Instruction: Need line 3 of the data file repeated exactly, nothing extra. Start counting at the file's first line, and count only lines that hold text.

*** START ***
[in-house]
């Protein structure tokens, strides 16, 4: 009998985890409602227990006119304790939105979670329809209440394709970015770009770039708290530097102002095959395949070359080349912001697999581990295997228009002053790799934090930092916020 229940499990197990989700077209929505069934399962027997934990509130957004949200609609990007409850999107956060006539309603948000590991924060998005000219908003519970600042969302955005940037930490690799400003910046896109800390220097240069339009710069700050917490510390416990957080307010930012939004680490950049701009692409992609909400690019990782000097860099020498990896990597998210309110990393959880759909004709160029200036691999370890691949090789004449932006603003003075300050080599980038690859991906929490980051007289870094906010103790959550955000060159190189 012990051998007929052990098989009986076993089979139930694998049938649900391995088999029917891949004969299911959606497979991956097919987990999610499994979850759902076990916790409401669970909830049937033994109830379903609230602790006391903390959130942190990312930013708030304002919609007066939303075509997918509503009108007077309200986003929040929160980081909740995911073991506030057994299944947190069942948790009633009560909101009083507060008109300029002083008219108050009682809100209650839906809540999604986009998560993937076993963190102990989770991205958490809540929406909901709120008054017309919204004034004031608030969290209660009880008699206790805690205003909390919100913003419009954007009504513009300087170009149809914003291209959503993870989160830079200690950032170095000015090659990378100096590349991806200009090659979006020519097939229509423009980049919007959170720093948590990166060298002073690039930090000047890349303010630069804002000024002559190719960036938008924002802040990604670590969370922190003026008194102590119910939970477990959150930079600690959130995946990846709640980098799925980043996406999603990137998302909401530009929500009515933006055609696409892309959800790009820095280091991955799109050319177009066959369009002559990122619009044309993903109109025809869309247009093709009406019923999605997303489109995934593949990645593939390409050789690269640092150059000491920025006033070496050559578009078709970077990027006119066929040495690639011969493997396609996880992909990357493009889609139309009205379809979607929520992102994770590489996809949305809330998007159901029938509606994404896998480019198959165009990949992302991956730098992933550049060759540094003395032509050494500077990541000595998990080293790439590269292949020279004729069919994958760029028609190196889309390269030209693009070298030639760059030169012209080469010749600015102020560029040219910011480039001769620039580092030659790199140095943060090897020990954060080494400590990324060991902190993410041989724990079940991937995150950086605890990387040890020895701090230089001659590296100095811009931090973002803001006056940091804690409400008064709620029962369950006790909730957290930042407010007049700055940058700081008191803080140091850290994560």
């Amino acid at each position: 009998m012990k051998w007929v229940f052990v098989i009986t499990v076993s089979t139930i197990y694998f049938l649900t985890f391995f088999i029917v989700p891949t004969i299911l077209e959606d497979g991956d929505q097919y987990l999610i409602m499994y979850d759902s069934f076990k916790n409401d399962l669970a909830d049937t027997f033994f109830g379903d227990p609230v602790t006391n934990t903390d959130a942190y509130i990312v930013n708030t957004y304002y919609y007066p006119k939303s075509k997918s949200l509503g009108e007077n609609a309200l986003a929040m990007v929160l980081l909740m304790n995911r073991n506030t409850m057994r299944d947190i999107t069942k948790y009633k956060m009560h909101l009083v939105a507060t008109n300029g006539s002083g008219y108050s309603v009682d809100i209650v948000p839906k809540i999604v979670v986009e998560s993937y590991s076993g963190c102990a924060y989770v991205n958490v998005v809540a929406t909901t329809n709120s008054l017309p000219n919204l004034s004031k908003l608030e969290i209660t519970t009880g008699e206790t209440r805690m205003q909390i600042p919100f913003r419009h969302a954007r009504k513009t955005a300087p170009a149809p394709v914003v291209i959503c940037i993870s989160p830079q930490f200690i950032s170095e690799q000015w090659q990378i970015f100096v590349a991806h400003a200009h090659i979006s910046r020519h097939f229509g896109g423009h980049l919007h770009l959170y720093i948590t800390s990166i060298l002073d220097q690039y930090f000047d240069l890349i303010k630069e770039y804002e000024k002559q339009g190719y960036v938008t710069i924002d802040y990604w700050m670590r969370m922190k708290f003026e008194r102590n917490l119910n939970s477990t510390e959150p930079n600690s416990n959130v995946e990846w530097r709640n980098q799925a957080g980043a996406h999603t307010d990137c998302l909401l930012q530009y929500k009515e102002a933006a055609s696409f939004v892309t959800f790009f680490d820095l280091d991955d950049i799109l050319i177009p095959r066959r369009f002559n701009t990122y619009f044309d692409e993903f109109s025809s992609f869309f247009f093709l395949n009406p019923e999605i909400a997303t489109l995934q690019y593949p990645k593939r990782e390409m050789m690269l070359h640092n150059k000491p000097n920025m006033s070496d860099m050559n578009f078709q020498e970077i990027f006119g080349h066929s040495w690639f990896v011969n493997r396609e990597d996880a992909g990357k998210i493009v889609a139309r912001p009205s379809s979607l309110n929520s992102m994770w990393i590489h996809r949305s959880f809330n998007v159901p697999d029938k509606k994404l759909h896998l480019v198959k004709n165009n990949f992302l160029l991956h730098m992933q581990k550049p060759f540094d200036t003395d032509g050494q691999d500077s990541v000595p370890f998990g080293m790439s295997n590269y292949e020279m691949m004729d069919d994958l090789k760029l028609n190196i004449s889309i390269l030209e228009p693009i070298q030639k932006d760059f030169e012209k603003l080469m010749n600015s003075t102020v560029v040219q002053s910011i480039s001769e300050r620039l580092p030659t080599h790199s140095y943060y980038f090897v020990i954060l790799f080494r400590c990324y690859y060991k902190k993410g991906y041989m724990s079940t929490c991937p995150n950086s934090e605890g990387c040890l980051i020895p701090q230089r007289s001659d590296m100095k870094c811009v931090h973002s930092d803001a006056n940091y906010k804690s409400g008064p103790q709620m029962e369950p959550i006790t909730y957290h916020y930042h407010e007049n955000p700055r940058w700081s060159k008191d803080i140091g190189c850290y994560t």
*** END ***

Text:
């Amino acid at each position: 009998m012990k051998w007929v229940f052990v098989i009986t499990v076993s089979t139930i197990y694998f049938l649900t985890f391995f088999i029917v989700p891949t004969i299911l077209e959606d497979g991956d929505q097919y987990l999610i409602m499994y979850d759902s069934f076990k916790n409401d399962l669970a909830d049937t027997f033994f109830g379903d227990p609230v602790t006391n934990t903390d959130a942190y509130i990312v930013n708030t957004y304002y919609y007066p006119k939303s075509k997918s949200l509503g009108e007077n609609a309200l986003a929040m990007v929160l980081l909740m304790n995911r073991n506030t409850m057994r299944d947190i999107t069942k948790y009633k956060m009560h909101l009083v939105a507060t008109n300029g006539s002083g008219y108050s309603v009682d809100i209650v948000p839906k809540i999604v979670v986009e998560s993937y590991s076993g963190c102990a924060y989770v991205n958490v998005v809540a929406t909901t329809n709120s008054l017309p000219n919204l004034s004031k908003l608030e969290i209660t519970t009880g008699e206790t209440r805690m205003q909390i600042p919100f913003r419009h969302a954007r009504k513009t955005a300087p170009a149809p394709v914003v291209i959503c940037i993870s989160p830079q930490f200690i950032s170095e690799q000015w090659q990378i970015f100096v590349a991806h400003a200009h090659i979006s910046r020519h097939f229509g896109g423009h980049l919007h770009l959170y720093i948590t800390s990166i060298l002073d220097q690039y930090f000047d240069l890349i303010k630069e770039y804002e000024k002559q339009g190719y960036v938008t710069i924002d802040y990604w700050m670590r969370m922190k708290f003026e008194r102590n917490l119910n939970s477990t510390e959150p930079n600690s416990n959130v995946e990846w530097r709640n980098q799925a957080g980043a996406h999603t307010d990137c998302l909401l930012q530009y929500k009515e102002a933006a055609s696409f939004v892309t959800f790009f680490d820095l280091d991955d950049i799109l050319i177009p095959r066959r369009f002559n701009t990122y619009f044309d692409e993903f109109s025809s992609f869309f247009f093709l395949n009406p019923e999605i909400a997303t489109l995934q690019y593949p990645k593939r990782e390409m050789m690269l070359h640092n150059k000491p000097n920025m006033s070496d860099m050559n578009f078709q020498e970077i990027f006119g080349h066929s040495w690639f990896v011969n493997r396609e990597d996880a992909g990357k998210i493009v889609a139309r912001p009205s379809s979607l309110n929520s992102m994770w990393i590489h996809r949305s959880f809330n998007v159901p697999d029938k509606k994404l759909h896998l480019v198959k004709n165009n990949f992302l160029l991956h730098m992933q581990k550049p060759f540094d200036t003395d032509g050494q691999d500077s990541v000595p370890f998990g080293m790439s295997n590269y292949e020279m691949m004729d069919d994958l090789k760029l028609n190196i004449s889309i390269l030209e228009p693009i070298q030639k932006d760059f030169e012209k603003l080469m010749n600015s003075t102020v560029v040219q002053s910011i480039s001769e300050r620039l580092p030659t080599h790199s140095y943060y980038f090897v020990i954060l790799f080494r400590c990324y690859y060991k902190k993410g991906y041989m724990s079940t929490c991937p995150n950086s934090e605890g990387c040890l980051i020895p701090q230089r007289s001659d590296m100095k870094c811009v931090h973002s930092d803001a006056n940091y906010k804690s409400g008064p103790q709620m029962e369950p959550i006790t909730y957290h916020y930042h407010e007049n955000p700055r940058w700081s060159k008191d803080i140091g190189c850290y994560t």